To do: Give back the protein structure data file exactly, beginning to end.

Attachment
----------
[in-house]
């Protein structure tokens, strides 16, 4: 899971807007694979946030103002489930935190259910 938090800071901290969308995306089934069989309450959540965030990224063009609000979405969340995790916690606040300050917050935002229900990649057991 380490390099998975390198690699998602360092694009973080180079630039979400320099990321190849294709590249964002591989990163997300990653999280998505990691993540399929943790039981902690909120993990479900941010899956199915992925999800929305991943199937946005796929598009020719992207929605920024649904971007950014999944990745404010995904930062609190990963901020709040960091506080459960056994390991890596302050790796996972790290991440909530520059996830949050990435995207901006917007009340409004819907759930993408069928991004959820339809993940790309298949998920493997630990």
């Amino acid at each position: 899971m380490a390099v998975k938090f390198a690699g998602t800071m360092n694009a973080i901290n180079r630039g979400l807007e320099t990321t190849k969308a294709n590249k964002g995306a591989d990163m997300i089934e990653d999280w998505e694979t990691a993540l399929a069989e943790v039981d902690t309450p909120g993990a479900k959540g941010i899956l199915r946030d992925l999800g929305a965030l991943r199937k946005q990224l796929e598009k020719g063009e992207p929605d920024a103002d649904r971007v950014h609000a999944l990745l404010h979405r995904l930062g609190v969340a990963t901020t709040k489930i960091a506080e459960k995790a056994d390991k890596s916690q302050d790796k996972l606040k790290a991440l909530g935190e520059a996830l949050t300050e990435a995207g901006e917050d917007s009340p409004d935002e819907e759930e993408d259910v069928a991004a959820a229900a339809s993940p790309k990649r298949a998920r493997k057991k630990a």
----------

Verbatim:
[in-house]
């Protein structure tokens, strides 16, 4: 899971807007694979946030103002489930935190259910 938090800071901290969308995306089934069989309450959540965030990224063009609000979405969340995790916690606040300050917050935002229900990649057991 380490390099998975390198690699998602360092694009973080180079630039979400320099990321190849294709590249964002591989990163997300990653999280998505990691993540399929943790039981902690909120993990479900941010899956199915992925999800929305991943199937946005796929598009020719992207929605920024649904971007950014999944990745404010995904930062609190990963901020709040960091506080459960056994390991890596302050790796996972790290991440909530520059996830949050990435995207901006917007009340409004819907759930993408069928991004959820339809993940790309298949998920493997630990």
């Amino acid at each position: 899971m380490a390099v998975k938090f390198a690699g998602t800071m360092n694009a973080i901290n180079r630039g979400l807007e320099t990321t190849k969308a294709n590249k964002g995306a591989d990163m997300i089934e990653d999280w998505e694979t990691a993540l399929a069989e943790v039981d902690t309450p909120g993990a479900k959540g941010i899956l199915r946030d992925l999800g929305a965030l991943r199937k946005q990224l796929e598009k020719g063009e992207p929605d920024a103002d649904r971007v950014h609000a999944l990745l404010h979405r995904l930062g609190v969340a990963t901020t709040k489930i960091a506080e459960k995790a056994d390991k890596s916690q302050d790796k996972l606040k790290a991440l909530g935190e520059a996830l949050t300050e990435a995207g901006e917050d917007s009340p409004d935002e819907e759930e993408d259910v069928a991004a959820a229900a339809s993940p790309k990649r298949a998920r493997k057991k630990a």